At least five people in Washington have infections from Campylobactor after drinking unpasteurized, raw milk from Dungeness Valley Creamery. State tests found the bacteria.

The Washington Department of Health reports that the creamery has recalled all of its raw milk with best-by dates of April 13 or earlier. The recall includes milk in gallon, half-gallon, quart and pint containers. It was sold to customers in western Washington in the on-farm store, outside retail stores and drop-off locations.

This is the fifth recall and third outbreak associated with the dairy in the past 12 years.

“. . . we are going to stop production until an internal and external investigation is complete.  We have been working with the WSDA and DOH to produce the attached notice that can be displayed where our milk is sold or distributed,” Ryan and Sarah McCarthey, the operators of the dairy, said in a statement.

“We genuinely appreciate the support and partnership we have built with retailers and consumers over the last 15 years. . .”

Anyone who has any of the recalled milk on hand should discard it or return it to the place of purchase. The bacteria is particularly dangerous to the elderly and young children, so anyone who has served the milk to those age groups should monitor them for symptoms.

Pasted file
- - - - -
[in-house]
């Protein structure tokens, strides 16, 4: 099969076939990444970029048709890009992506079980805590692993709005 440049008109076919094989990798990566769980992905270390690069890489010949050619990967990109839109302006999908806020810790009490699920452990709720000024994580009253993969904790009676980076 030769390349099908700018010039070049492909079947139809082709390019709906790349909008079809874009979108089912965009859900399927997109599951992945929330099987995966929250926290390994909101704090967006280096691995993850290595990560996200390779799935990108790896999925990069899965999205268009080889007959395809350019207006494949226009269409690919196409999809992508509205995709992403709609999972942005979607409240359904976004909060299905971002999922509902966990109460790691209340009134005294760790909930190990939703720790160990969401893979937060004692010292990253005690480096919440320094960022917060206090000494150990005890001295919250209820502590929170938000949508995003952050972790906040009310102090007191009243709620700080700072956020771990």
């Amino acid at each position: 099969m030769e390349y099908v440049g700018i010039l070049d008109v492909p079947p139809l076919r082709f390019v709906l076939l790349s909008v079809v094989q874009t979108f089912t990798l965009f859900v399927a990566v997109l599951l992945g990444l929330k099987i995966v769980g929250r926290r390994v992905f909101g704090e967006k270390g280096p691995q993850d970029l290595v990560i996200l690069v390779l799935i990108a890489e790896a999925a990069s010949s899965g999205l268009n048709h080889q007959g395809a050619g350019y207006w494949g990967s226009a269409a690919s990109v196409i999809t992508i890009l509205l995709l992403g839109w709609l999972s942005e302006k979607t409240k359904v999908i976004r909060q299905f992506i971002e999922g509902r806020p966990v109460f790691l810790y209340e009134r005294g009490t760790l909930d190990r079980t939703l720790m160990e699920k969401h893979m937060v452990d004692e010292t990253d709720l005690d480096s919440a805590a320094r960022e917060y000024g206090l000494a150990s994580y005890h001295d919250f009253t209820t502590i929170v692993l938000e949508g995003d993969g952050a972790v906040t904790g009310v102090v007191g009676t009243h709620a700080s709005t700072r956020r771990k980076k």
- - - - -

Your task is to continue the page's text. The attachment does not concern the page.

The health department did not release any details about the ages or conditions of any of the infected people.

The Washington State Department of Health is working with Washington State Department of Agriculture (WSDA) and local health investigators during this ongoing investigation.

“Unpasteurized raw milk can carry harmful bacteria and germs. Foodborne illnesses can be caused by many different foods; however, raw milk is one of the riskiest,” said Dr. Scott Lindquist, State Epidemiologist for Communicable Diseases.

Symptoms of Campylobacter infection include fever, diarrhea (often bloody), nausea, vomiting, malaise and abdominal pain. Most people with Campylobacter infection recover on their own, but some need antibiotic treatment. In severe cases, complications may include reactive arthritis, irritable bowel syndrome and Guillain-Barré syndrome. Infants, young children, the elderly, pregnant women and those with a weakened immune system are at greatest risk for severe illness.

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